How to Determine Relationships with Shared DNA Matches

By Family Tree Editors

Sign up for the Family Tree Newsletter Plus, you’ll receive our 10 Essential Genealogy Research Forms PDF as a special thank you!

Get Your Free Genealogy Forms

"*" indicates required fields

This field is for validation purposes and should be left unchanged.

Looking for your birth parents, cousins and other relatives? Curious about how to determine relationships from shared DNA? This guide can help.

Autosomal DNA testing companies report the amount of DNA you and a match share to give you an estimate of your relationship. The chart below expands on those estimates (measured in centimorgans, or cM) to help you more figure out how you and a match are related. Use this chart to learn how to use shared DNA to determine relationships with matches.

Table showing estimated shared cM values for various genealogical relationships
Shared centimorgan (cM) chart, based on the Shared cM Project 4.0 (published in 2020)

In the “Average Percentage” columns, find the number nearest to your shared cM. The Relationship column shows the likely relationship(s) based on that amount of DNA. Other relationships are possible, though, as shown in the “Range” column. For example, if you share 900 cM with someone, possible relationships include first cousins, half-aunt/uncle and half-niece/nephew, great-grandparent/great-grandchild, and great-aunt/uncle and great-niece/nephew.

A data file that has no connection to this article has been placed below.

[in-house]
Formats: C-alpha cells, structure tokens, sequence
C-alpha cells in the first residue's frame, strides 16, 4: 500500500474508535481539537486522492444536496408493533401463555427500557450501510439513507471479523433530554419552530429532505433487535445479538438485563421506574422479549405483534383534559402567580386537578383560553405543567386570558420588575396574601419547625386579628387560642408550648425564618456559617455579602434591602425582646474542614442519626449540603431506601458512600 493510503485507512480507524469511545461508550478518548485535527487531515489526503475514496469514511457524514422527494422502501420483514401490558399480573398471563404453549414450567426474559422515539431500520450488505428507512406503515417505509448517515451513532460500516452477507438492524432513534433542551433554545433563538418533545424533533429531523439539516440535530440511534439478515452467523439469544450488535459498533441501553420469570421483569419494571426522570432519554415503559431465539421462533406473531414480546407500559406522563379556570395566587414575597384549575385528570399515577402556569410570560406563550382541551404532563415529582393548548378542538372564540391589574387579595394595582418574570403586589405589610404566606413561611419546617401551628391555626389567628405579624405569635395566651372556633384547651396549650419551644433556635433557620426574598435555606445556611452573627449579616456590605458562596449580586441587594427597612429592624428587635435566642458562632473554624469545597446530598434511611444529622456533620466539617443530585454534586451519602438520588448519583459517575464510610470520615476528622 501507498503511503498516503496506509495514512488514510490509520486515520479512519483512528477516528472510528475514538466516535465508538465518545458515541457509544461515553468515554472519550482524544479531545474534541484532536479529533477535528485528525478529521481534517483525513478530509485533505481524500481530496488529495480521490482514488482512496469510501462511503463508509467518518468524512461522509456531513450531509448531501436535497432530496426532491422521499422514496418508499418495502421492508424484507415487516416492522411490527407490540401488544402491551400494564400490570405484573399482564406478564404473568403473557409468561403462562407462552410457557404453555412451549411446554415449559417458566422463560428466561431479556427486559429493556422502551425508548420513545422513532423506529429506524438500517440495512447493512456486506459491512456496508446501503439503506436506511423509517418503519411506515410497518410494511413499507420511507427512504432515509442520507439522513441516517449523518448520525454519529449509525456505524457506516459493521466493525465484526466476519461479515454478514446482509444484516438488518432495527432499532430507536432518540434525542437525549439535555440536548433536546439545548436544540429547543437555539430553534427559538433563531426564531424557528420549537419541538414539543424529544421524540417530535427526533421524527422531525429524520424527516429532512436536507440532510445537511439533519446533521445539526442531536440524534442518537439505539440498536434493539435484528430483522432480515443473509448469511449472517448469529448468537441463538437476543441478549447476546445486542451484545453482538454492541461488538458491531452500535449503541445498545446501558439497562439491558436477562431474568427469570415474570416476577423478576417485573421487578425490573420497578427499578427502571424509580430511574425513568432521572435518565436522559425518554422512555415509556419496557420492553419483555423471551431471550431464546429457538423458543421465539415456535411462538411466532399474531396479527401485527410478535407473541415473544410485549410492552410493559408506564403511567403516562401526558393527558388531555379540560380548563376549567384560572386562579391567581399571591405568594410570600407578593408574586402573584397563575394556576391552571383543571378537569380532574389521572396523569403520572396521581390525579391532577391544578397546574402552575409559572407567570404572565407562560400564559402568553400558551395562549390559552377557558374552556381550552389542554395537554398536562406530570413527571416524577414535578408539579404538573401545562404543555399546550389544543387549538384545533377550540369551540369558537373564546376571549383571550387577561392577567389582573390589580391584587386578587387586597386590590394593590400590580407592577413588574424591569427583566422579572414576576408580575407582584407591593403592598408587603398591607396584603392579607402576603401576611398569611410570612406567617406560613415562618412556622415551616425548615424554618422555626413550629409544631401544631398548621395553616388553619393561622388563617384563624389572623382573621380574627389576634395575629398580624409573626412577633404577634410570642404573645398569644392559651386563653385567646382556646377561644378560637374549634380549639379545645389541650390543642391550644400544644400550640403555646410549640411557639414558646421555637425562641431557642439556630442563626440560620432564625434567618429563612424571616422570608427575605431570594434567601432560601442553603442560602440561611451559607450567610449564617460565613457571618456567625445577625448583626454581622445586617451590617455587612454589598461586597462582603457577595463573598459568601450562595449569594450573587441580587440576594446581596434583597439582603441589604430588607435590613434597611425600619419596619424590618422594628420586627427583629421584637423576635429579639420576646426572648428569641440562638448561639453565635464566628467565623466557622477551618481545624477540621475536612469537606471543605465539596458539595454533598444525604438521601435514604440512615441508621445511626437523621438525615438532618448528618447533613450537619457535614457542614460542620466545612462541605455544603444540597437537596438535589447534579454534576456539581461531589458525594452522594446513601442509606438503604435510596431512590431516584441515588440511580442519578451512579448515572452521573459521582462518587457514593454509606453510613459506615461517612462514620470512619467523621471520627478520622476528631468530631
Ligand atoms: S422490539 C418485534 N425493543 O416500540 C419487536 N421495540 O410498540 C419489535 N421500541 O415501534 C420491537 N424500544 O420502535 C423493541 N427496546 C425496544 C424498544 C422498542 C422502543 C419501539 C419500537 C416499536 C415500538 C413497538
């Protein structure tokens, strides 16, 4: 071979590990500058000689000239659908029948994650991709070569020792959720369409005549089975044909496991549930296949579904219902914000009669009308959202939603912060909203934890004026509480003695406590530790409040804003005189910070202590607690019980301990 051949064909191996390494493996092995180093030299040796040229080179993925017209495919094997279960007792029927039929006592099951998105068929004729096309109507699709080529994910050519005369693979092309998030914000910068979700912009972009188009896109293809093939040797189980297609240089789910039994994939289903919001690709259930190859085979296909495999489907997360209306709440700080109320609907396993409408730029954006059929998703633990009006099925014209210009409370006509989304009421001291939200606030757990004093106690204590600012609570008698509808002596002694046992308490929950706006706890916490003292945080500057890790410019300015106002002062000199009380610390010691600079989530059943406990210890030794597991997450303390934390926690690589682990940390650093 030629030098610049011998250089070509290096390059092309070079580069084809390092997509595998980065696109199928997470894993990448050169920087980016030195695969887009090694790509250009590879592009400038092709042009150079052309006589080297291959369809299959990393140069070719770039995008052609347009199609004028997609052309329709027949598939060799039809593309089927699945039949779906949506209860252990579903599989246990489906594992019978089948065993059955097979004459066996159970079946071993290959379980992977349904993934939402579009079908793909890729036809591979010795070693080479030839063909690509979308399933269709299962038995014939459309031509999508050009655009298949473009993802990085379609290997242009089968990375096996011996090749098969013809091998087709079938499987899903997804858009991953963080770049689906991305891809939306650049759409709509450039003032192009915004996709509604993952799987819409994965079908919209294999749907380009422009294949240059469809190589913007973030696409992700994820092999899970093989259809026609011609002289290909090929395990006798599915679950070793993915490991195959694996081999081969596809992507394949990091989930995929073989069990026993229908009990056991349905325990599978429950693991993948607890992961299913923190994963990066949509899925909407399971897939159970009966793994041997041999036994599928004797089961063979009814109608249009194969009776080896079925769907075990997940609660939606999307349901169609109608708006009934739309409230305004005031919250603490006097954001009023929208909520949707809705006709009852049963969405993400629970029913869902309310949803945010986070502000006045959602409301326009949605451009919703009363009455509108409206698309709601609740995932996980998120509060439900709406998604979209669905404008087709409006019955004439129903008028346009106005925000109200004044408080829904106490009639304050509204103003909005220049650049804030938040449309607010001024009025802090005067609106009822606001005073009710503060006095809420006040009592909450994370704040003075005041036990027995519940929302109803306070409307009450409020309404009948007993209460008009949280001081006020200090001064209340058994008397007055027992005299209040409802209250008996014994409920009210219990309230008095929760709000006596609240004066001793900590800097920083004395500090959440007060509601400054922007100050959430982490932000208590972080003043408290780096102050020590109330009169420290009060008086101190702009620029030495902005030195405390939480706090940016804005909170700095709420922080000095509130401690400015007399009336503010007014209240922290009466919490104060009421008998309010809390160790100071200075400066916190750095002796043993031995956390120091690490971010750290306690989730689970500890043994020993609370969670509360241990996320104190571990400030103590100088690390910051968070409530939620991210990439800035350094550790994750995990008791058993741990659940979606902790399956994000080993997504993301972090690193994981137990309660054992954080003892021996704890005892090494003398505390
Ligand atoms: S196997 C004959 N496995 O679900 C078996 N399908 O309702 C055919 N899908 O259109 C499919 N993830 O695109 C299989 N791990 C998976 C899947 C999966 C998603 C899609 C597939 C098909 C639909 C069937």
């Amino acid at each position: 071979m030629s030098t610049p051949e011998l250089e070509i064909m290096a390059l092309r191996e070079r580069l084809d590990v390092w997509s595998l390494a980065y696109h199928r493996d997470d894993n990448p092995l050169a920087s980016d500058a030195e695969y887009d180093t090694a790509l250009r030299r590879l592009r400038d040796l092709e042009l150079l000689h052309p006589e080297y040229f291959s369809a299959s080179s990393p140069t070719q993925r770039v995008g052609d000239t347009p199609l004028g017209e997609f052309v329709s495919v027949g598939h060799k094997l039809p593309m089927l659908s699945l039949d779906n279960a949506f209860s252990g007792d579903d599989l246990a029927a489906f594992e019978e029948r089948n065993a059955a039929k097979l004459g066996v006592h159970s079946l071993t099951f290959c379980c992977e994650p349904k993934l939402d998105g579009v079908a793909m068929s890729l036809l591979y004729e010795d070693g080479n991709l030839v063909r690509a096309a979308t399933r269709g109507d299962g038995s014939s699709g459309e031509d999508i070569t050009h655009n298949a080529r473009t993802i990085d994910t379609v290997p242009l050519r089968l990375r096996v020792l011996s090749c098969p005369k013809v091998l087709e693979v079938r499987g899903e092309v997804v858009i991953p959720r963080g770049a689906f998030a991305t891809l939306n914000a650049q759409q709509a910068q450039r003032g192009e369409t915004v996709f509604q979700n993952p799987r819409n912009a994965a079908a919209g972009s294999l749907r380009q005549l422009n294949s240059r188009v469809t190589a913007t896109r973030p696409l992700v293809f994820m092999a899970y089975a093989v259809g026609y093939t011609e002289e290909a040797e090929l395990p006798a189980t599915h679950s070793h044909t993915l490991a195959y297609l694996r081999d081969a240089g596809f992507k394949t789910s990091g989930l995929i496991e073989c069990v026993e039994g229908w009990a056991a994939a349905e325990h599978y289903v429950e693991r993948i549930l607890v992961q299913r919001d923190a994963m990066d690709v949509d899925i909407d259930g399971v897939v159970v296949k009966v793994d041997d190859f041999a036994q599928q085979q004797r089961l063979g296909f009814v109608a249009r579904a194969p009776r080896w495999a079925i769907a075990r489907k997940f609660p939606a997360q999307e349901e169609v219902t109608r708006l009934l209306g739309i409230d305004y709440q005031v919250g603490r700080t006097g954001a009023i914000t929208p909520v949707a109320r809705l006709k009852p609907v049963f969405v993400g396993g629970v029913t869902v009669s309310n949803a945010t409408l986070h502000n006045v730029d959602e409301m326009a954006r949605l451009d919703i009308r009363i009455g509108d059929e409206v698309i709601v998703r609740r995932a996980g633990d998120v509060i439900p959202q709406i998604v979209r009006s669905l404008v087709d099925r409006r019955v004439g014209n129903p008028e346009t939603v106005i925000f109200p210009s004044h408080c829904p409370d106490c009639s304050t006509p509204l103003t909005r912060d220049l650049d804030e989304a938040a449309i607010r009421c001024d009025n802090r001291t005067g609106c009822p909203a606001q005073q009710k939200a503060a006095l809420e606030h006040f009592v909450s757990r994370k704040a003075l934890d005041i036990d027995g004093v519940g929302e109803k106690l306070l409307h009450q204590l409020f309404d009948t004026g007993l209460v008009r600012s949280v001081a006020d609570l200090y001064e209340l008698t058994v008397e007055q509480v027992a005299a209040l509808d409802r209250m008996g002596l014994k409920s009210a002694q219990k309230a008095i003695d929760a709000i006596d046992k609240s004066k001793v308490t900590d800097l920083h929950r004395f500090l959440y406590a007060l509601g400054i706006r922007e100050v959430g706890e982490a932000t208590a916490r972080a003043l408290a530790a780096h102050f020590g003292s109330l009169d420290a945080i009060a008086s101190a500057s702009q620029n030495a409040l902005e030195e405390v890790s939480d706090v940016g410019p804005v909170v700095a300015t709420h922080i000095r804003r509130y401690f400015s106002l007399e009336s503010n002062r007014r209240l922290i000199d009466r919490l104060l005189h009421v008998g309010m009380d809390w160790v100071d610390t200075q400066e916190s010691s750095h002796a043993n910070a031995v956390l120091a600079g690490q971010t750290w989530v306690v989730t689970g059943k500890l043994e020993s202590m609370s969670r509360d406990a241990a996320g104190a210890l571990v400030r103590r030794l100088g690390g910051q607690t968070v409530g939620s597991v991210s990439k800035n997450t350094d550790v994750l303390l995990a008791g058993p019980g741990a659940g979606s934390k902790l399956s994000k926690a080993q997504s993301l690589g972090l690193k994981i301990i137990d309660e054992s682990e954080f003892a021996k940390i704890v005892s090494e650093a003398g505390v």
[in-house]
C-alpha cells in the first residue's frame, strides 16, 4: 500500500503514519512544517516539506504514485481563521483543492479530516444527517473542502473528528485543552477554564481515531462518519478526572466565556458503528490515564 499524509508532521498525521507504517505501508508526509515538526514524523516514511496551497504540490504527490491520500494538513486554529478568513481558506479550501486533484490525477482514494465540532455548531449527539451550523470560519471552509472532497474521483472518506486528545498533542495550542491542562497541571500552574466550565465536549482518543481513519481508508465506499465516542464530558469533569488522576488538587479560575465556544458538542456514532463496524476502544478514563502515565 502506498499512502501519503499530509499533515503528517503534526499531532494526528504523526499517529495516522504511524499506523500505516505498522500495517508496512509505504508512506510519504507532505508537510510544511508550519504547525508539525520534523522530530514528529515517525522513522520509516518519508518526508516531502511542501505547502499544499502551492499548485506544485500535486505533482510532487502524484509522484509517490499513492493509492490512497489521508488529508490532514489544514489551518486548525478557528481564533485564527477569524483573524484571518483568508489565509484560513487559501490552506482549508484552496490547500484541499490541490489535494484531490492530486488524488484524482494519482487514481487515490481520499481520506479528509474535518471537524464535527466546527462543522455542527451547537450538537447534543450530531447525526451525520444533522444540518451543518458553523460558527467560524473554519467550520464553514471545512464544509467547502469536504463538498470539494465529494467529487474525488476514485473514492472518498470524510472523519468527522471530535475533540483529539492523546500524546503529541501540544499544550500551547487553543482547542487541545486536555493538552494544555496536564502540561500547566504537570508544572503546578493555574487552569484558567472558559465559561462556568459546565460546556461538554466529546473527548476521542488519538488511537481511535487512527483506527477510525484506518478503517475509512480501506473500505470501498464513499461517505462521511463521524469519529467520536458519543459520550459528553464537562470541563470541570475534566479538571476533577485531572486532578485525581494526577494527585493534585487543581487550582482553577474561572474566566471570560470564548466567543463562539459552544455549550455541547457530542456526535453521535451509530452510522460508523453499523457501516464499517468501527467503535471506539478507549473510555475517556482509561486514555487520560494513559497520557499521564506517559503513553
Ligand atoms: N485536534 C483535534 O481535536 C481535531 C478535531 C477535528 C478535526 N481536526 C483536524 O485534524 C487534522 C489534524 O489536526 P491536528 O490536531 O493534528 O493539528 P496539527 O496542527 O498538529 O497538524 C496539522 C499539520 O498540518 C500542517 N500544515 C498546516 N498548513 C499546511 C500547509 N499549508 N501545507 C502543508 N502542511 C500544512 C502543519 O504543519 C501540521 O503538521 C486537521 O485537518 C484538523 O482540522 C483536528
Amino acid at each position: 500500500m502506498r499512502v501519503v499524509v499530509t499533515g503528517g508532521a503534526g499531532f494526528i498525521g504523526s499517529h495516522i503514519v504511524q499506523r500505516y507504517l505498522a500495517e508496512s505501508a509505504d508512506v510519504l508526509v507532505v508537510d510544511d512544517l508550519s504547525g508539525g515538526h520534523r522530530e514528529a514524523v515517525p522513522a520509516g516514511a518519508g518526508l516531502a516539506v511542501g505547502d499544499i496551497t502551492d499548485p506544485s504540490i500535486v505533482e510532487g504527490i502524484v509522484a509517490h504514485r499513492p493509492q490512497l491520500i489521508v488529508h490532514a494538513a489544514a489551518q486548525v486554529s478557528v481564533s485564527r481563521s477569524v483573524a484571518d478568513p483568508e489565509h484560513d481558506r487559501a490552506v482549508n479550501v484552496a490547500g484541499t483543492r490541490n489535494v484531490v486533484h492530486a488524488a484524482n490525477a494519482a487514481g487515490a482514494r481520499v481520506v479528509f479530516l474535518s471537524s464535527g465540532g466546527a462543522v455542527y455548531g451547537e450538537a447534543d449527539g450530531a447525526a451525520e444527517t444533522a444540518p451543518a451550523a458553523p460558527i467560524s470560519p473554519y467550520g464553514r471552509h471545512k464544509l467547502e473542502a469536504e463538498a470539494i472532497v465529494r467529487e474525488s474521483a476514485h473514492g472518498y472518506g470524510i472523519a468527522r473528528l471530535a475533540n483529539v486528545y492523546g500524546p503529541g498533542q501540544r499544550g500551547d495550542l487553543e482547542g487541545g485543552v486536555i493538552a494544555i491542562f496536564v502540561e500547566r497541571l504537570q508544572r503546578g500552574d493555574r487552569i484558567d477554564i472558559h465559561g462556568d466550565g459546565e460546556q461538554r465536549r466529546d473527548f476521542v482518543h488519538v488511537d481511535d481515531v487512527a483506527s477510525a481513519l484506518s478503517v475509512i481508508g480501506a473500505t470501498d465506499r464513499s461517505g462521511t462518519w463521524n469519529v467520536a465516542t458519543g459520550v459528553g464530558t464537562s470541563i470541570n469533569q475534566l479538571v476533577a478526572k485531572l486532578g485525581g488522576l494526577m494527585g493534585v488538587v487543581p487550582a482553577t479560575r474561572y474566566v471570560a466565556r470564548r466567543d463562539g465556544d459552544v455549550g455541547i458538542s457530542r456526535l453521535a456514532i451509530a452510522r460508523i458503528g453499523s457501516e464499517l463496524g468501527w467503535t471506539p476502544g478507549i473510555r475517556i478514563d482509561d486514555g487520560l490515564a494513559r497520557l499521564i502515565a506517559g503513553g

Estimating Relationships from Shared DNA

The closer the relationship, the more useful the match will be in your genealogy search. For example, second cousins share great-grandparents. If you have a second-cousin match, find the person’s great-grandparents in his family tree. Then research that couple’s descendants—one of them may be your birth parent.

Note that a given relationship, such as first cousins, can share varying amounts of DNA because of recombination (“shuffling” that occurs at conception). You usually share about 850 cM with a first cousin, but that number could be as low as 396 or as high as 1,397 cM. Likewise, a single shared-cM value could indicate a variety of relationships. For example, 1,200 shared cM could indicate a first cousin, great-grandparent, grandparent, or great-niece. You’ll need more information to sift through these similar values.

In addition, note that different DNA testing companies have different methods of calculating and presenting amounts of shared DNA. As a result, you and a match may share different amounts of cM when comparing at different services.

Last Updated: October 2022

Related Reads

Follow the steps on this cousin chart to figure out what kind of cousins you are with a relative, including percentage of DNA matches and average shared centimorgans.
What is a second cousin? What does removed mean? We’ll explain the steps to calculating cousinhood!
It’s easy to get overwhelmed with organizing DNA matches. Learn the best approach, plus three additional techniques for keeping track of all those cousins.
It’s hard to know which of your hundreds of DNA matches are most important. Learn how to sort through them to find those most useful to your research.